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Children and ADHD, Fact or Fiction?

February 02, 2015

Does your child run non-stop?  Going from one toy to the next, flipping TV shows before they even know what’s on them, blurting out questions like a game show host?  Do they sit and listen to you and then when you ask them to do something; they give you a blank stare and claim not to have heard you?  Most children act just this way, but when is it too much?  When does a parent say I think we may have a situation?  Usually when someone else like a teacher tells us that our child is acting out, or not paying attention, until then we as parents generally do not see that our children might need help in learning how to control themselves.  Some children might have ADHD.  ADHD can sometimes be difficult to diagnose. Oftentimes, the question surrounding children who are thought to have ADHD is, “Isn’t that typical kid behavior?” Sometimes the answer is yes. Many young children have a lot of energy and short attention spans, although TV shows and other activities they enjoy can hold their attention for long periods of time—just as with children with ADHD

Attention-Deficit/Hyperactivity-Disorder (ADHD) is one of the most common childhood disruptive behavior disorders and can continue through adolescence and adulthood.   Symptoms include difficulty staying focused and paying attention, difficulty controlling behavior and impulsivity. ADHD begins in childhood, and require that several symptoms be present prior to age twelve.  The average age of onset is 7 years old, this age corresponds to when children enter the school setting.

Some children behave one way at home but then when they are at school or another place their behavior is completely different.  For children with ADHD the behaviors are mostly the same across multiple settings. Often time’s mild delays in language, motor, or social development are known to occur with ADHD.  Inattention, hyperactivity, and impulsivity are the key behaviors of ADHD. It is normal for all children to be inattentive, hyperactive, or impulsive sometimes, but for children with ADHD, these behaviors are more severe and occur more often. To be diagnosed with the disorder, a child must have symptoms for 6 or more months and to a degree that is greater than other children of the same age.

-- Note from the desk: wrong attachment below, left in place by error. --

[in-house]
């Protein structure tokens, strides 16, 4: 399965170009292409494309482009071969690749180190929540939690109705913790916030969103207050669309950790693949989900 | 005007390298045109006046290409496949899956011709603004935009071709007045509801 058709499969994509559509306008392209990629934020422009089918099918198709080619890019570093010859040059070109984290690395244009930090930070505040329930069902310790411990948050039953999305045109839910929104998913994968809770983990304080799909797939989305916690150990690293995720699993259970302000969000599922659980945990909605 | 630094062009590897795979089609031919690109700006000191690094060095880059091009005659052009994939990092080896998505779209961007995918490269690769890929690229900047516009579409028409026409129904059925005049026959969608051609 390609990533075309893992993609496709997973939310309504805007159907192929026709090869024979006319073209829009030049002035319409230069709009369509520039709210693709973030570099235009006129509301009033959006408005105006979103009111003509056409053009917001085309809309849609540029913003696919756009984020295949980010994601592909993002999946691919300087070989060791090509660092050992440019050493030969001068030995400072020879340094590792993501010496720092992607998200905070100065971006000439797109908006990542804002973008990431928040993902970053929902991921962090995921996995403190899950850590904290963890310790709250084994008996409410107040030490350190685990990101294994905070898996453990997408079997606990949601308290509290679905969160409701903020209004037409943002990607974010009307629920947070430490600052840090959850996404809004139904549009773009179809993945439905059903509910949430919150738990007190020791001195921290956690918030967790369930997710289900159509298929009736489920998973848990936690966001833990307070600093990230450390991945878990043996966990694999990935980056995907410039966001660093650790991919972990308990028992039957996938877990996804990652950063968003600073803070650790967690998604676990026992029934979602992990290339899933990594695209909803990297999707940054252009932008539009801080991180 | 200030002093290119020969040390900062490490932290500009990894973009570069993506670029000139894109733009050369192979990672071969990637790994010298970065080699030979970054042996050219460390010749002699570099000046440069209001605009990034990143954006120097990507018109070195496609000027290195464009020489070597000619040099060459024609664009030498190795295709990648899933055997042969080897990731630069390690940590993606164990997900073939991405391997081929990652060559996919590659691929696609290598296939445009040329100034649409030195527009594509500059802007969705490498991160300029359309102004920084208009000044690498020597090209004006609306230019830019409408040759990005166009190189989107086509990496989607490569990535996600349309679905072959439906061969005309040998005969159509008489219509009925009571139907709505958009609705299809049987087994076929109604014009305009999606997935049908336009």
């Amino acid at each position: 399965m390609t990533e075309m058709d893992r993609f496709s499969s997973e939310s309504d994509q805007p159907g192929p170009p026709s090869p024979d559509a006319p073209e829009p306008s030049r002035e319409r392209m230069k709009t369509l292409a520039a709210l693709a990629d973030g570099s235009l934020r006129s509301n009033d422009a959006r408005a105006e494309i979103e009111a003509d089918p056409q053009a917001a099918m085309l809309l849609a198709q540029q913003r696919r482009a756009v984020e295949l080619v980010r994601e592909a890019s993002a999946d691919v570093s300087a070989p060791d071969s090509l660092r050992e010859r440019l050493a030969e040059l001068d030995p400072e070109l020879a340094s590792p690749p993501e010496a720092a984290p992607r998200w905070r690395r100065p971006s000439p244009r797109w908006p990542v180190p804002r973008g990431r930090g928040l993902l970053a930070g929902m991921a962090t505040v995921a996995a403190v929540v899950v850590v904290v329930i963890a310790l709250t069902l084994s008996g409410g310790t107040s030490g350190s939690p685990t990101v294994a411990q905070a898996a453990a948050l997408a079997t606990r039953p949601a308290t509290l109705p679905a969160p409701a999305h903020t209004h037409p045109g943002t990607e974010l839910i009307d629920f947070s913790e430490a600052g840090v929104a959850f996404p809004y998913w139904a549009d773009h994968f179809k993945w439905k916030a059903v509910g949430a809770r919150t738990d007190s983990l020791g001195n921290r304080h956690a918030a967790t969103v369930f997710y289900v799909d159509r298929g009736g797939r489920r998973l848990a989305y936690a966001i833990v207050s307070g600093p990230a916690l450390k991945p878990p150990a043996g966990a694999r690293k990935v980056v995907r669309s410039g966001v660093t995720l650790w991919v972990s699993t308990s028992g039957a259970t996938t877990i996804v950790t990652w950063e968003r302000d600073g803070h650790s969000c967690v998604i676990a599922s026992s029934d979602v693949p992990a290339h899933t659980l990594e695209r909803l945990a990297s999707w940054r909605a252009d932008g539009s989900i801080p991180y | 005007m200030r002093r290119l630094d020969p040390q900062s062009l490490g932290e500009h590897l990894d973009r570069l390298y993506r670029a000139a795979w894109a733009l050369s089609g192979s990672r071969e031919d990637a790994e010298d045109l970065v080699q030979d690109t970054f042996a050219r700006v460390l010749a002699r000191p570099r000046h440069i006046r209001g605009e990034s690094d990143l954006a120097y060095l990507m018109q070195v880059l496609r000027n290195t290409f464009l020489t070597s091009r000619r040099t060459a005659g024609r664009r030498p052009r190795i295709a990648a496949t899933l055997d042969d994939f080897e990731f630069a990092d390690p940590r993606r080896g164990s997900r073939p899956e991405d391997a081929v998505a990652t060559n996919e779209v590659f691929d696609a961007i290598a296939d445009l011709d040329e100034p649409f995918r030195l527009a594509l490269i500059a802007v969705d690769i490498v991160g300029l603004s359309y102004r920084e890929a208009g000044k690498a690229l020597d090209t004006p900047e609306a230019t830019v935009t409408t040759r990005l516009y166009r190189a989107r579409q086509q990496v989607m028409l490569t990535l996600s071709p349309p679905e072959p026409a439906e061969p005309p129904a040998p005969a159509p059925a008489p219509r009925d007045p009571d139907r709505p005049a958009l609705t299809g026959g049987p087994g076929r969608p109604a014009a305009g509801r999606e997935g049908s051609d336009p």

ADHD has three subtypes; inattention, hyperactivity and impulsivity.  Children who have symptoms of inattention may;  be easily distracted, miss details, forget things, and frequently switch from one activity to another, have difficulty focusing on one thing, become bored with a task after only a few minutes, unless they are doing something enjoyable, have difficulty focusing attention on organizing and completing a task or learning something new; have trouble completing or turning in homework assignments, often losing things (e.g., pencils, toys, assignments) needed to complete tasks or activities, not seem to listen when spoken to, daydream, become easily confused, and move slowly, have difficulty processing information as quickly and accurately as others, and struggle to follow instructions.

Children who have symptoms of hyperactivity may; fidget and squirm in their seats, talk nonstop, dash around, touching or playing with anything and everything in sight, have trouble sitting still during dinner, school, and story time, be constantly in motion, have difficulty doing quiet tasks or activities.

Children who have symptoms of impulsivity may; be very impatient, blurt out inappropriate comments, show their emotions without restraint, and act without regard for consequences, have difficulty waiting for things they want, or waiting their turns in games, and often interrupt conversations or others’ activities.